• “Mediation” - An alternative dispute resolution process wherein a
  neutral assists the parties in reaching a negotiated settlement
  agreement.
• “Issue in Controversy” - a material disagreement between the
  Government and the contractor that—
          (1) May result in a claim; or
          (2) Is all or part of an existing claim. (FAR 33.201)
• “Arbitrator” - A neutral, selected by the parties, who conducts an
  arbitration and issues an award. Not an ―arbiter.‖
• “Award” - The decision issued by an arbitrator. Can also refer to
  the relief granted by the arbitrator. Technically not a ―judgment.‖
 I. Why Use Binding Arbitration?
• The Office of Federal Procurement Policy’s (OFPP) 2002
  ADR Award recognized the FAA’s binding arbitration policy.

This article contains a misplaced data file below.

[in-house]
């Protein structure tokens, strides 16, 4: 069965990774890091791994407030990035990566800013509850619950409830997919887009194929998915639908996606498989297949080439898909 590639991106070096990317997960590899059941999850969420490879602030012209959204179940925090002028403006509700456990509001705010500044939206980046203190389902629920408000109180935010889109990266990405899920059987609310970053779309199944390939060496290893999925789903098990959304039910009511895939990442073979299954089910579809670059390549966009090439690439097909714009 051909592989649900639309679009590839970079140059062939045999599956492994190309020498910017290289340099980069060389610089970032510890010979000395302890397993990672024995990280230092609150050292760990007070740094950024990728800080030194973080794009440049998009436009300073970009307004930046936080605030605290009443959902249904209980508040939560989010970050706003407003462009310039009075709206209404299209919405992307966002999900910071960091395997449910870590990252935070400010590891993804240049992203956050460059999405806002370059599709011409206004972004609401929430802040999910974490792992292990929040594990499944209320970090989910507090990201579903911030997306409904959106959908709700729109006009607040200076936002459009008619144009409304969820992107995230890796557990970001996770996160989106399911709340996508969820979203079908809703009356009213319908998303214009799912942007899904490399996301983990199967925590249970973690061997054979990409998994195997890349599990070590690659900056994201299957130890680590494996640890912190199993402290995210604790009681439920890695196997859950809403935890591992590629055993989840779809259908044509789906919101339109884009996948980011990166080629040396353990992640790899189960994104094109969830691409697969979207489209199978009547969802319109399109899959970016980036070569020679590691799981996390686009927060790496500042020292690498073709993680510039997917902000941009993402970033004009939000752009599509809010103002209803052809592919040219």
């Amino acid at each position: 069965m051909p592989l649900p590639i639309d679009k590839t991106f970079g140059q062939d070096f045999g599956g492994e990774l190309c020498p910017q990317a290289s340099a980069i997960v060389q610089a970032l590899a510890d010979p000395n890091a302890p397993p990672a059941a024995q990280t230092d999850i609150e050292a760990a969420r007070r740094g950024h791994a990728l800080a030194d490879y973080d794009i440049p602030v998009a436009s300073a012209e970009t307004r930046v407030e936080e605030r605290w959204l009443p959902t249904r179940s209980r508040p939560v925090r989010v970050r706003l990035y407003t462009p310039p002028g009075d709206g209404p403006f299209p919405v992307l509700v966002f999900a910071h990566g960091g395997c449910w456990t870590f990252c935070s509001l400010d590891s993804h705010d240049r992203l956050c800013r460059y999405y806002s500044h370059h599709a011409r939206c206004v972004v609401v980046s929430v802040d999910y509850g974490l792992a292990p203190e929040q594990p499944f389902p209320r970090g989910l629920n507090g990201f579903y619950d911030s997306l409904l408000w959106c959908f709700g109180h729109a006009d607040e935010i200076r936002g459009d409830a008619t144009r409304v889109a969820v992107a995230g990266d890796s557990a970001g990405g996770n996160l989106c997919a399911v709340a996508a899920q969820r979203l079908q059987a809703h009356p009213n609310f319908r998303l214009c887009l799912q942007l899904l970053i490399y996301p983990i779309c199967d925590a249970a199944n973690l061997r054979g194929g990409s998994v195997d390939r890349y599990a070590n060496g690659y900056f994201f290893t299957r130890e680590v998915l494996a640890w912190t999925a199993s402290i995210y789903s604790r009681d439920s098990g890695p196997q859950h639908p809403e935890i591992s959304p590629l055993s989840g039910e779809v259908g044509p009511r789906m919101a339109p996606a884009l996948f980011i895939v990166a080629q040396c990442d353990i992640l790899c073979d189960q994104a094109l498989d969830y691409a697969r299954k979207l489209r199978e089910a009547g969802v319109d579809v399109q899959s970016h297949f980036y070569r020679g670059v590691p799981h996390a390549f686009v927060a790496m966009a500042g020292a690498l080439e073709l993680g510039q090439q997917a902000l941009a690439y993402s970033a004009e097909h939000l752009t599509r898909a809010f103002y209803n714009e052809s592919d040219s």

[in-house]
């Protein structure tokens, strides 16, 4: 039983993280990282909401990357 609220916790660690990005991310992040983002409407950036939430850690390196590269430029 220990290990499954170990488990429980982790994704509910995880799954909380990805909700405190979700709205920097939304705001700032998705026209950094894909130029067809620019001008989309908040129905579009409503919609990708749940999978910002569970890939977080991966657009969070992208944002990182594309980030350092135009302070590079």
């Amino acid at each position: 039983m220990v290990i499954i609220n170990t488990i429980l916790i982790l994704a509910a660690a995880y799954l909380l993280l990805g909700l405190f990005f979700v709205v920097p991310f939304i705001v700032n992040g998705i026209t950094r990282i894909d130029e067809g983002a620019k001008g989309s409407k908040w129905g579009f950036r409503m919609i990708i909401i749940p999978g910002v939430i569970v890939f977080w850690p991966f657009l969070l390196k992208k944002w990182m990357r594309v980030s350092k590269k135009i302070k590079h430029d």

• American Arbitration Association (AAA) sponsored a survey1
  of 253 corporate legal departments. The top five applicable*
  reasons why corporations use arbitration:
   –   Saves money                                                   * “Required by contract” is
   –   Saves time                                                       another, but 5 U.S.C. 575
                                                                        prohibits making binding
   –   More satisfactory process                                        arbitration a condition of
   –   Allows party control                                             award of a Government
                                                                        contract.